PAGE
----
Enforcing International Law
From Self-help to Self-contained Regimes
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Until recently, the fundamental link between two basic concepts in international law, namely the right to self-help and the obligation to settle disputes by peaceful means, has been neglected in doctrine and practice. The main issue is that international law traditionally recognizes the right of states to safeguard their own rights by resorting to countermeasures as well as the obligation to settle their disputes by accepted and recognized diplomatic and judicial procedures. Both concepts are based on their own merits, which are assumed to be valid in contemporary international law. It is the primary purpose of this study to determine which rules and principles govern the relationship between the two concepts. The book's major findings arise from an analysis of scholarly work, supported by examples from five different case studies. Drawing insights from legal as well as political science, it will be a valuable resource for students, academics and policy makers in international law, international relations and related areas.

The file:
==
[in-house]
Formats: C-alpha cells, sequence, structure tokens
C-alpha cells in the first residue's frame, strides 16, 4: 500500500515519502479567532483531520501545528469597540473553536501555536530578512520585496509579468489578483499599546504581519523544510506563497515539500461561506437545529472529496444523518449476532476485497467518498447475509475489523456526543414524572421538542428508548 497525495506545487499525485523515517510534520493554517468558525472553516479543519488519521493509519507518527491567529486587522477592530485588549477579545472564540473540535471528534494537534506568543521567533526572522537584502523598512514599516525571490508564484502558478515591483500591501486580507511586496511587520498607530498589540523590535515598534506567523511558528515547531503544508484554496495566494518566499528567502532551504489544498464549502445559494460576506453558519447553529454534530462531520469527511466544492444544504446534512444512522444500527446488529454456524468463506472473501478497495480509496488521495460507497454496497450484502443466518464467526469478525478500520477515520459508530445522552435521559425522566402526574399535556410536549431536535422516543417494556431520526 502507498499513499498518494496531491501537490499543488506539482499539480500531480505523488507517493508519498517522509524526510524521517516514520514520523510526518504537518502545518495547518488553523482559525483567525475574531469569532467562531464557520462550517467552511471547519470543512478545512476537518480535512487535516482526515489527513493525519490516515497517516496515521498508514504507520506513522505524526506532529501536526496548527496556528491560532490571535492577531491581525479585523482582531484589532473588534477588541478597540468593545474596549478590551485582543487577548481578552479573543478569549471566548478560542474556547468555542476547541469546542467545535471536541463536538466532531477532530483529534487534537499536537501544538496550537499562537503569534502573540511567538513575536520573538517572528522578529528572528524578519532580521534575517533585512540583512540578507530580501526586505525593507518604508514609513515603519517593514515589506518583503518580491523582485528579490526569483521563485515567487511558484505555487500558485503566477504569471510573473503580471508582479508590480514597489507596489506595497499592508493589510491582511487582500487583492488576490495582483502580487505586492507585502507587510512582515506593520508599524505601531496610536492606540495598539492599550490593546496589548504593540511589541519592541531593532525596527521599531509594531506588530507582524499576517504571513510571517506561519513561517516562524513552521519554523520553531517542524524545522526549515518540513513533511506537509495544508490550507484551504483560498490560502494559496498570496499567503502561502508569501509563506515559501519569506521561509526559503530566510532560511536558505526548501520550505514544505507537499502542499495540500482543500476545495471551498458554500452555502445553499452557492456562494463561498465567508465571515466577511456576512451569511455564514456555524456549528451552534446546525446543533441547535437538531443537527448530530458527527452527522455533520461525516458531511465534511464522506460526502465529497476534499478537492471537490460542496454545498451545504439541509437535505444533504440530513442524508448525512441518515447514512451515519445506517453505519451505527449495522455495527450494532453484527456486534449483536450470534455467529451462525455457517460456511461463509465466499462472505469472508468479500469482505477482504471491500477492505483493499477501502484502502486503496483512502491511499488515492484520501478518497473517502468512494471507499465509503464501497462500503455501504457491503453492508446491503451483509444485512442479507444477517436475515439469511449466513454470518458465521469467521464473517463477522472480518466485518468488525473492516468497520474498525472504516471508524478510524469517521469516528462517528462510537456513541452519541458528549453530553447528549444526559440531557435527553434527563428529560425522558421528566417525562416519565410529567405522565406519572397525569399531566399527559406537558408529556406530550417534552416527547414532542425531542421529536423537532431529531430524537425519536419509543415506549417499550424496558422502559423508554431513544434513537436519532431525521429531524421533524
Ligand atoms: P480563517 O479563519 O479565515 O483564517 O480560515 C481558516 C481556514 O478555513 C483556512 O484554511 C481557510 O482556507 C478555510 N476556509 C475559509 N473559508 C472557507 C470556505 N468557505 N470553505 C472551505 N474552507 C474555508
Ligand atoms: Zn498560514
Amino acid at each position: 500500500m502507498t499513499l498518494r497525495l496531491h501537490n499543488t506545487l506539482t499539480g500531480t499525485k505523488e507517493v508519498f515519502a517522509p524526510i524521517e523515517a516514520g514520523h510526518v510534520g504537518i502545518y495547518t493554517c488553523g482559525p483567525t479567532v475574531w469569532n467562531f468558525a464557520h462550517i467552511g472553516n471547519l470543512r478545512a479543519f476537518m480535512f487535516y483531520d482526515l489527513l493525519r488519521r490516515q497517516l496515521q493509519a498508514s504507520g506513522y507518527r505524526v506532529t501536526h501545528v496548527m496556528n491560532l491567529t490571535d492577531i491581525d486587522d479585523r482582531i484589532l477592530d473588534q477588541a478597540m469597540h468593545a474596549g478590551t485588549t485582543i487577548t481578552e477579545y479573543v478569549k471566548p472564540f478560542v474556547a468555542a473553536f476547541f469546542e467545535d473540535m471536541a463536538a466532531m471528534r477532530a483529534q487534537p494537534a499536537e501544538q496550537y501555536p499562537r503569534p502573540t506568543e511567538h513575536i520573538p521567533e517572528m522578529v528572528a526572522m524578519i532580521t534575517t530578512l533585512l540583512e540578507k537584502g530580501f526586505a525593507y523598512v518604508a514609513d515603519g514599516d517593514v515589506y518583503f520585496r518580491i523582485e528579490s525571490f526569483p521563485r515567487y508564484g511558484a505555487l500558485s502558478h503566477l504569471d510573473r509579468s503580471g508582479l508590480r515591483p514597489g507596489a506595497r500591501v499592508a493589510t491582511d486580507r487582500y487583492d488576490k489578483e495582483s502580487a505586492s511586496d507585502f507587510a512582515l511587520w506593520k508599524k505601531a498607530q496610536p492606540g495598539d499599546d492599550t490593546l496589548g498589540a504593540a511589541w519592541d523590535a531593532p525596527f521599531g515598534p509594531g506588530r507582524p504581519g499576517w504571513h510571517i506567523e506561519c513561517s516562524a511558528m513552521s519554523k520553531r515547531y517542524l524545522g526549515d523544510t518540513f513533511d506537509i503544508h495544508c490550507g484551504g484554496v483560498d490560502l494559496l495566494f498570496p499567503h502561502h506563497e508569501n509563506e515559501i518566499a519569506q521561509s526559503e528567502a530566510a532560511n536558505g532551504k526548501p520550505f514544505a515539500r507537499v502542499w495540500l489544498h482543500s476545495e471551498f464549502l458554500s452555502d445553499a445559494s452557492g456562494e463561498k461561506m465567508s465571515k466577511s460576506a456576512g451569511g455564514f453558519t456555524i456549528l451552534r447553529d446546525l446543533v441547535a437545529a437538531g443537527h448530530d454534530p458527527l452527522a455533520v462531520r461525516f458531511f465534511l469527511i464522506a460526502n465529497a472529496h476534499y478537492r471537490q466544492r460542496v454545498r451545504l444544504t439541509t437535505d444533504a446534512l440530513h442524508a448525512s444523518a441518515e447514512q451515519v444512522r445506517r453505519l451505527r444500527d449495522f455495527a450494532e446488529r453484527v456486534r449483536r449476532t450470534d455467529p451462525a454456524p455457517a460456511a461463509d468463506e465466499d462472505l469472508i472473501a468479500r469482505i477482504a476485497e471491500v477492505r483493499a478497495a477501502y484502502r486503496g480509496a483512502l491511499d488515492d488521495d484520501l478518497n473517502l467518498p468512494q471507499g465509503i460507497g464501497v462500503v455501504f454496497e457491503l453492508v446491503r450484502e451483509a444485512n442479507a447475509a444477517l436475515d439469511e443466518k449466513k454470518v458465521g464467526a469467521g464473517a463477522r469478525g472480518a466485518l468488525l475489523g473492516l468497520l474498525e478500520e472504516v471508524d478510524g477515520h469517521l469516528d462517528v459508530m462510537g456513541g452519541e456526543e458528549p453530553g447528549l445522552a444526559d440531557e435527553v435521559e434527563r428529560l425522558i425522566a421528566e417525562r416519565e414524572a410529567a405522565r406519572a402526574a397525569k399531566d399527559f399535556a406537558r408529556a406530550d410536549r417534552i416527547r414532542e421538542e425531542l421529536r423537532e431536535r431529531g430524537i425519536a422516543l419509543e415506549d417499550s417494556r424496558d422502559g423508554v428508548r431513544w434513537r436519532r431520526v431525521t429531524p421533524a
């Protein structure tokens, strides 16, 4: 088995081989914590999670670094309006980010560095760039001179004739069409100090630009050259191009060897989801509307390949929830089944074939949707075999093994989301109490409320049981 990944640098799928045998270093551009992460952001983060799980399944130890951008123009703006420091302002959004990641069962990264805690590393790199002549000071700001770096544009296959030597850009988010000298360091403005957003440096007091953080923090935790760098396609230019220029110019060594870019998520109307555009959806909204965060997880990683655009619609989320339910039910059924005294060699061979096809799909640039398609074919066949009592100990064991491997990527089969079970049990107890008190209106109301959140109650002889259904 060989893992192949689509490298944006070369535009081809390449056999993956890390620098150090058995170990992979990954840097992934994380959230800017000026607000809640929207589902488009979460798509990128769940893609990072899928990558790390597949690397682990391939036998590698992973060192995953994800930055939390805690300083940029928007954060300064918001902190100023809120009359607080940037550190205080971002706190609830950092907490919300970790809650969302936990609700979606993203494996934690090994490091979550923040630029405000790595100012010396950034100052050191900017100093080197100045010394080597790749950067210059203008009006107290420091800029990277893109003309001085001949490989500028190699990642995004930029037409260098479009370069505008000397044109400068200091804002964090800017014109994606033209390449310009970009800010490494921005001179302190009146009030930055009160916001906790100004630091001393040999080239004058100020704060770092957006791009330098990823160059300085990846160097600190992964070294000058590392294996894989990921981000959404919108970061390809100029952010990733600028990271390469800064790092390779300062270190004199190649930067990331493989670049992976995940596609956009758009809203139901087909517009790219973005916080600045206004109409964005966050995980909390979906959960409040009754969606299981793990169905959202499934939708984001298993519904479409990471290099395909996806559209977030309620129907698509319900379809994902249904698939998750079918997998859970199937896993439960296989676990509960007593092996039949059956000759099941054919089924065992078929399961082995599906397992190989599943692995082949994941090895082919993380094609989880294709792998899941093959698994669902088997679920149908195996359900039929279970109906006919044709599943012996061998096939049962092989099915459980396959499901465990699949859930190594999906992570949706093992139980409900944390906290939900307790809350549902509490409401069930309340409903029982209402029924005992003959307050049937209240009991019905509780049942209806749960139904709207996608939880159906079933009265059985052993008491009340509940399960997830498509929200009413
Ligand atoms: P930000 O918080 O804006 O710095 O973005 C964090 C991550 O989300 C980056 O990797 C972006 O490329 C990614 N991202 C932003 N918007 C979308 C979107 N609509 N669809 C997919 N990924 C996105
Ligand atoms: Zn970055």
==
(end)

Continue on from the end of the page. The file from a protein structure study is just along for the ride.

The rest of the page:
Table of Contents
Chapter 1 Introduction; Part 1 The Institution of Self-Help; Introduction; Chapter 2 The Objectives of Self-help; Chapter 3 Self-help Terminology; Chapter 4 The Normative Modalities; Part 2 Consensual Dispute Settlement; intro2 Introduction; Chapter 5 Self-constraint as Reflected in the Principle of Settling Disputes by “Peaceful Means” and Alternative Dispute Resolution; Chapter 6 Institutionalized Dispute Settlement; Chapter 7 Implementing “Consented” Outcomes; Part 3 Self-Contained Regimes; intro3 Introduction; Chapter 8 The Concept of Self-contained Regimes; Chapter 9 The European Community; Chapter 10 The World Trade Organization; Chapter 11 Final Conclusions;
Math Noortmann, Professor in International Relations and Public International Law at the Oxford Brookes University, UK
'This book...is consistently focused, imaginative and perceptive...It uses both normative and empirical analyses to achieve a comprehensive analysis of the challenge of enforcing international law.' International Criminal Justice Review